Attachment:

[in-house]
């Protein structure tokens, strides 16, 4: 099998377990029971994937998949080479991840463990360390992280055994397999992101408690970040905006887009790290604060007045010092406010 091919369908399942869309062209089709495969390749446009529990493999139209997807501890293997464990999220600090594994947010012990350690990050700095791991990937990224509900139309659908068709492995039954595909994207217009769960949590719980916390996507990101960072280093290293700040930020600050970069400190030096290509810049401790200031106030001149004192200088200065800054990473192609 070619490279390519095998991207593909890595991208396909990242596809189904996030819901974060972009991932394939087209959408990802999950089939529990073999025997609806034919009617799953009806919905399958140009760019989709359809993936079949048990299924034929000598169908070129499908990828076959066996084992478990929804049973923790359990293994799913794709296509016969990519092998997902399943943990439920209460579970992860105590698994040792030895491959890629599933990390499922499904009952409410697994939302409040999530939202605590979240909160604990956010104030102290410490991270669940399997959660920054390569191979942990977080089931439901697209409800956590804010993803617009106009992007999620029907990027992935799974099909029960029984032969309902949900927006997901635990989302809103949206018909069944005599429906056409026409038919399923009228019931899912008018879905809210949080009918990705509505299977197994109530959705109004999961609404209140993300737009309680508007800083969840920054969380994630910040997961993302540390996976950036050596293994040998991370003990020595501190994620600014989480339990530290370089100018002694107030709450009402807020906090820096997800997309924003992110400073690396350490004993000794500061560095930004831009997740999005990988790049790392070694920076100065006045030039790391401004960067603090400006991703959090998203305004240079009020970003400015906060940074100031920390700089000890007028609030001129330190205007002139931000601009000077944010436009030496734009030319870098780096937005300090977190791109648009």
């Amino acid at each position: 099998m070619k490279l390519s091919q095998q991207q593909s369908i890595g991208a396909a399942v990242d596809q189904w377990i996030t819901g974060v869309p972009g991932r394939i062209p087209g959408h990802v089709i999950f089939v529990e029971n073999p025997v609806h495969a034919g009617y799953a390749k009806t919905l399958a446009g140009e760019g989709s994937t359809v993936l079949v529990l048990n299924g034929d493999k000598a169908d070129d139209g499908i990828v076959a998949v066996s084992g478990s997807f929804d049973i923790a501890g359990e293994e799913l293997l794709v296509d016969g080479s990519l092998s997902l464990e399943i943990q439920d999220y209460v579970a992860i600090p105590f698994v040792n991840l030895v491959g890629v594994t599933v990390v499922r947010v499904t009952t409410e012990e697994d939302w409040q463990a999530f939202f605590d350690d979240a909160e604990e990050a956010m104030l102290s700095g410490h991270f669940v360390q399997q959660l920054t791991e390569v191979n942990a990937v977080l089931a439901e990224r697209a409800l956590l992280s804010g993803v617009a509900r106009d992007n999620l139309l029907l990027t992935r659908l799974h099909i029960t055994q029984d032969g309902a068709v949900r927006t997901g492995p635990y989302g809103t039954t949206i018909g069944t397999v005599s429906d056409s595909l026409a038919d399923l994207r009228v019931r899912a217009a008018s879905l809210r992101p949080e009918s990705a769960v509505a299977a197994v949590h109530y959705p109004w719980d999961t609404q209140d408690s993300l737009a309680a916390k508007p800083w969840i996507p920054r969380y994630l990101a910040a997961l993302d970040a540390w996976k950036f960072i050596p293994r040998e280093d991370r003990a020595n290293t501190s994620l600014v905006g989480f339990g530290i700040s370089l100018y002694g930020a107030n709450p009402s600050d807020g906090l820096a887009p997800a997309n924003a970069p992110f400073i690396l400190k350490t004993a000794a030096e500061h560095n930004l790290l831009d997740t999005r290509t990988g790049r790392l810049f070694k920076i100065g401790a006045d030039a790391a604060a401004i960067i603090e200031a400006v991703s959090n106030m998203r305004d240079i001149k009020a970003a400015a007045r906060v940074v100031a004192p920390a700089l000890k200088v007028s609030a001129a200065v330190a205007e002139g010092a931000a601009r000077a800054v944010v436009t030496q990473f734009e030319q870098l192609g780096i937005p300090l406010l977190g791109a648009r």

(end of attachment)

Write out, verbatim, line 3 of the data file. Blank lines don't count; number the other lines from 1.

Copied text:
């Amino acid at each position: 099998m070619k490279l390519s091919q095998q991207q593909s369908i890595g991208a396909a399942v990242d596809q189904w377990i996030t819901g974060v869309p972009g991932r394939i062209p087209g959408h990802v089709i999950f089939v529990e029971n073999p025997v609806h495969a034919g009617y799953a390749k009806t919905l399958a446009g140009e760019g989709s994937t359809v993936l079949v529990l048990n299924g034929d493999k000598a169908d070129d139209g499908i990828v076959a998949v066996s084992g478990s997807f929804d049973i923790a501890g359990e293994e799913l293997l794709v296509d016969g080479s990519l092998s997902l464990e399943i943990q439920d999220y209460v579970a992860i600090p105590f698994v040792n991840l030895v491959g890629v594994t599933v990390v499922r947010v499904t009952t409410e012990e697994d939302w409040q463990a999530f939202f605590d350690d979240a909160e604990e990050a956010m104030l102290s700095g410490h991270f669940v360390q399997q959660l920054t791991e390569v191979n942990a990937v977080l089931a439901e990224r697209a409800l956590l992280s804010g993803v617009a509900r106009d992007n999620l139309l029907l990027t992935r659908l799974h099909i029960t055994q029984d032969g309902a068709v949900r927006t997901g492995p635990y989302g809103t039954t949206i018909g069944t397999v005599s429906d056409s595909l026409a038919d399923l994207r009228v019931r899912a217009a008018s879905l809210r992101p949080e009918s990705a769960v509505a299977a197994v949590h109530y959705p109004w719980d999961t609404q209140d408690s993300l737009a309680a916390k508007p800083w969840i996507p920054r969380y994630l990101a910040a997961l993302d970040a540390w996976k950036f960072i050596p293994r040998e280093d991370r003990a020595n290293t501190s994620l600014v905006g989480f339990g530290i700040s370089l100018y002694g930020a107030n709450p009402s600050d807020g906090l820096a887009p997800a997309n924003a970069p992110f400073i690396l400190k350490t004993a000794a030096e500061h560095n930004l790290l831009d997740t999005r290509t990988g790049r790392l810049f070694k920076i100065g401790a006045d030039a790391a604060a401004i960067i603090e200031a400006v991703s959090n106030m998203r305004d240079i001149k009020a970003a400015a007045r906060v940074v100031a004192p920390a700089l000890k200088v007028s609030a001129a200065v330190a205007e002139g010092a931000a601009r000077a800054v944010v436009t030496q990473f734009e030319q870098l192609g780096i937005p300090l406010l977190g791109a648009r």